Tuesday 21 October 2014
Tuesday 21 October 2014
Latest sustainable development news from Australia and around the world.
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From Spend Shifters to Strategic Buyers: How Soon Will Climate Become a Reason to Purchase?
[Ed: My favourite topic, consumerism, and a hopeful story about business taking note of consumer behaviour]
One of the highlights of Sustainable Brands ‘13 London was Chip Walker’s talk about The Shifting Landscape of Consumer Values and Implications for Your Brand’s Future. The power in Walker’s delivery was, in common with all the best talks, that he provided insight into questions that everyone in his audience has. Specifically, he shed new light on how consumers think about brands. One of the main revelations was about the shift from mindless purchasing pre-2008 to mindful purchasing. Interestingly, he highlighted that his firm’s research (which included 65,000 responders globally) revealed that this shift was gathering momentum around 2007 just before the global economic collapse — people were already figuring out that consumption might not be the friend they once thought it to be.
Energy and Climate Change
Climate change: it’s only human to exaggerate, but science itself does not
To exaggerate is human, and scientists are human. Exaggeration and the complementary art of simplification are the basic rhetorical tools of human intercourse. So yes, scientists do exaggerate. So do politicians, perhaps even when, as the UK’s former environment secretary Owen Paterson did, they claim that climate change forecasts are “widely exaggerated”. But this is not the case when scientists speak publicly through their own very special form of mass media, the peer-reviewed literature. In peer-review, statements that do not follow deductively from the data are subject to forensic examination and often expunged, or at least subjected to the “death by caveat” that makes so much academic writing almost indigestible.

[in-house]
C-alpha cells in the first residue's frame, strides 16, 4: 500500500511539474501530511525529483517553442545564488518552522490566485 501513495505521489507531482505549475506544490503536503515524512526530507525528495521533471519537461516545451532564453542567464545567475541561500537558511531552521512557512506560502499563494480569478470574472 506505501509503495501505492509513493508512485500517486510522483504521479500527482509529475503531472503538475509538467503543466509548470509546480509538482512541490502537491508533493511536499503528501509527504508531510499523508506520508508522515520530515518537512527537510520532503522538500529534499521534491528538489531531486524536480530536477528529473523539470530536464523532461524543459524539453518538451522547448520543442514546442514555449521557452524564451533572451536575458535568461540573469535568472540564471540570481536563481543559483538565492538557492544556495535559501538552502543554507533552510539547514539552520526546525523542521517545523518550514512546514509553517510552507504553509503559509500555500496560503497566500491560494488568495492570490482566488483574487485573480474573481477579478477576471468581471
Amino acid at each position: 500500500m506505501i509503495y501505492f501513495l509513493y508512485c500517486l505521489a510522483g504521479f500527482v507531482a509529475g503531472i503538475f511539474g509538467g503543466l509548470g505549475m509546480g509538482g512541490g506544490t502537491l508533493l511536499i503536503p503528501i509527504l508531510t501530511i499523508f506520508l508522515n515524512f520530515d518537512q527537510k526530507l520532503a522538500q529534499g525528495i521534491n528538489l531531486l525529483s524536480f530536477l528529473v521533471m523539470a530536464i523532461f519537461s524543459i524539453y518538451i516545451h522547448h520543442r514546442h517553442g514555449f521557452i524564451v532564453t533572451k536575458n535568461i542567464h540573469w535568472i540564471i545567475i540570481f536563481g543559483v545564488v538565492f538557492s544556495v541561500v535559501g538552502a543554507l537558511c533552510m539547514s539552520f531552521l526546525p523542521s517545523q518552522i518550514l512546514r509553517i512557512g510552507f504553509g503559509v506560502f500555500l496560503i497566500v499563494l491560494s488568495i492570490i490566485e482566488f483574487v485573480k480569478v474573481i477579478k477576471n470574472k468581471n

2014 on track to be hottest year on record, says US science agency
The world is on course for this to be the hottest year ever, with global land and sea temperatures for September the highest ever recorded for the month, the National Oceanic and Atmospheric Administration said on Monday. The findings, which confirm September as the warmest such month on record, continue a string of record-beating months for global temperature. The year to date for 2014 is already tied with 1998 as the warmest such period since record keeping began in 1880, Noaa scientists said.
Don’t get too excited, no one has cracked nuclear fusion yet
Aerospace giant Lockheed Martin’s announcement this week that it could make small-scale nuclear fusion power a reality in the next decade has understandably generated excitement in the media. Physicists, however, aren’t getting their hopes up just yet. I recently returned from the International Atomic Energy Agency’s Fusion Energy Conference in St Petersburg, Russia, the world’s leading conference on the development of fusion power. There was no announcement of research by Lockheed Martin, and the company did not field any scientists to report on their claims.
Environment and Biodiversity
Brazil must target smallholders to curb rising deforestation
Farmers with smallholdings are not responsible for most of the destruction of Brazil’s Amazon rainforest, but their contribution to deforestation is rising and must be addressed if the country is to hold on to recent gains, according to an environmental research group. Government efforts led to a 77% fall in deforestation in the Amazon between 2004 and 2011, but progress has slowed and deforestation is rising, the Stockholm Environment Institute (SEI) said in a report.
Bugs as treatment: coming to a clinic near you…
When you’re sick, you want the most effective treatment to help get you back on your feet. But what if that involved bugs? Maggots and leeches have been used for decades and are still supplied to hospitals for speciality treatments. Researchers are now investigating whether hookworms can allow people with coeliac disease to safely consume wheat.